Forethought as Foreplay

by Deirdre Kelly

photography by Mike Ford

Spontaneous sex is often considered the most thrilling. But planned sex can be just as passionate. This is the conclusion drawn by York University researchers who did a daily survey of more than 100 couples over three weeks and found that there was no difference in gratification. A parallel study involved 300 couples who answered questions online. The results, published in the Journal of Sex Research, showed that while spur-of-the-moment sex is pleasurable, planning for it in no way diminishes the experience.

“What our new study found was that while many people do endorse the ideal of spontaneous sex, there was no difference in the reported satisfaction of their last actual sexual encounter – whether it was planned or unplanned,” says Katarina Kovacevic (BA ’12), a PhD student who co-authored the study with psychology professor Amy Muise and their colleagues at York’s Sexual Health and Relationship Laboratory. “It’s just as hot.”

Katarina Kovacevic standing hands in pockets

While it makes sense for people to prioritize sex and approach it in much the same way as something else important in their lives, many balk at the suggestion. The ideal of spontaneous sex is a belief deeply entrenched in the popular Western imagination, making some couples reluctant to explore other ways to achieve intimacy.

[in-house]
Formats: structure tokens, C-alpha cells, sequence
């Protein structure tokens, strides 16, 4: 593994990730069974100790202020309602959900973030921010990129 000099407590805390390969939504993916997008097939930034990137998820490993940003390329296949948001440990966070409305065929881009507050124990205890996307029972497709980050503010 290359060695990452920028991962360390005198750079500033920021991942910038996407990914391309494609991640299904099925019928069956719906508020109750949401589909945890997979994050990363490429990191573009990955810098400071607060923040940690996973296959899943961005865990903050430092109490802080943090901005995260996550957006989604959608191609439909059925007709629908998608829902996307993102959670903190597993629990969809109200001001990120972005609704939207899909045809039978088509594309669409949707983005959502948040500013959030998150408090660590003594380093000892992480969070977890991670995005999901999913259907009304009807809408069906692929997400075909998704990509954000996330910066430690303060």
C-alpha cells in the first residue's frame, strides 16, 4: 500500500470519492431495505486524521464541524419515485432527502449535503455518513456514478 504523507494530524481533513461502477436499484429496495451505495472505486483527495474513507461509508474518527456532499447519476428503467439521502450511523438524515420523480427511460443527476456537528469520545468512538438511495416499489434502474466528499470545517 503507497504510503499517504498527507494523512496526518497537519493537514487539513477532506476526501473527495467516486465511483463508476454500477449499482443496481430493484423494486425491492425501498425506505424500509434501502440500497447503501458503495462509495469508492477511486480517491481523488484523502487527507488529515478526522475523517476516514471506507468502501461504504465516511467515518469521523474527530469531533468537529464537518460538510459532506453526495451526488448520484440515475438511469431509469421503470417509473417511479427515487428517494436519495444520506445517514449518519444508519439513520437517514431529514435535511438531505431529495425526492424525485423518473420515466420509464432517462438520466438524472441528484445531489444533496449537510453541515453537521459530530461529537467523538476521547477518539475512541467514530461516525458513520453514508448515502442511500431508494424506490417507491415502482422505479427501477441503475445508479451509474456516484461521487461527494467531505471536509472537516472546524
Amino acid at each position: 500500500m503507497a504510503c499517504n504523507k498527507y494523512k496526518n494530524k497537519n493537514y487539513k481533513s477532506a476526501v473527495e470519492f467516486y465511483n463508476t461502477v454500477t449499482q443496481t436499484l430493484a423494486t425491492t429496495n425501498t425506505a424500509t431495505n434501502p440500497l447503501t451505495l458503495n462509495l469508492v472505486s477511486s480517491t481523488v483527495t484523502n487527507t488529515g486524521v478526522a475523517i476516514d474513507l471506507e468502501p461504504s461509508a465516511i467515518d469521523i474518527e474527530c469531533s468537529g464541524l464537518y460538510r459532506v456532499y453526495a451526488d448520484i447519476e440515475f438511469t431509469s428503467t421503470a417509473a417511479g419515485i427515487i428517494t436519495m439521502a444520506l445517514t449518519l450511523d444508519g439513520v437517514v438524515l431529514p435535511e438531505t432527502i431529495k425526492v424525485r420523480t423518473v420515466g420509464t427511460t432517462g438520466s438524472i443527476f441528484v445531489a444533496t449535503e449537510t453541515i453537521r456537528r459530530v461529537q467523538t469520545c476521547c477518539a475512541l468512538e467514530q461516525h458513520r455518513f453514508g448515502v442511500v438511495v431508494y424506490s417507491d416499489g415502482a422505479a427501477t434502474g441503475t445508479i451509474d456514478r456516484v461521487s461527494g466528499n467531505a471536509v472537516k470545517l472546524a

“There can be a lot of resistance to asking patients to talk about and plan sex more, to work as a sexual team,” notes Kovacevic, a registered psychotherapist who specializes in sex and relationship therapy. “I think it’s because of what we see in movies, but the funny thing is that there is heavy planning in those scenes involving actors who’ve memorized their lines and large crews directing choices that are convenient and logical from a production standpoint. It’s not real.”

Despite what some might think, planning for sex doesn’t need to be a chore. On the contrary, creating anticipation can spike desire. “We’re not necessarily saying to put it on the calendar, such as 7 p.m. on a Tuesday, after putting dinner in the oven, and before folding socks,” Kovacevic says.

“But the intentionality behind it can be transformative in the sense that we don’t wait around for the right moment, because sometimes the mood just never comes for some people, and that might deter them from getting it on.” ■

Visit Link

Up Next

Bad Trip

Air travel in Canada is experiencing a nosedive

Read More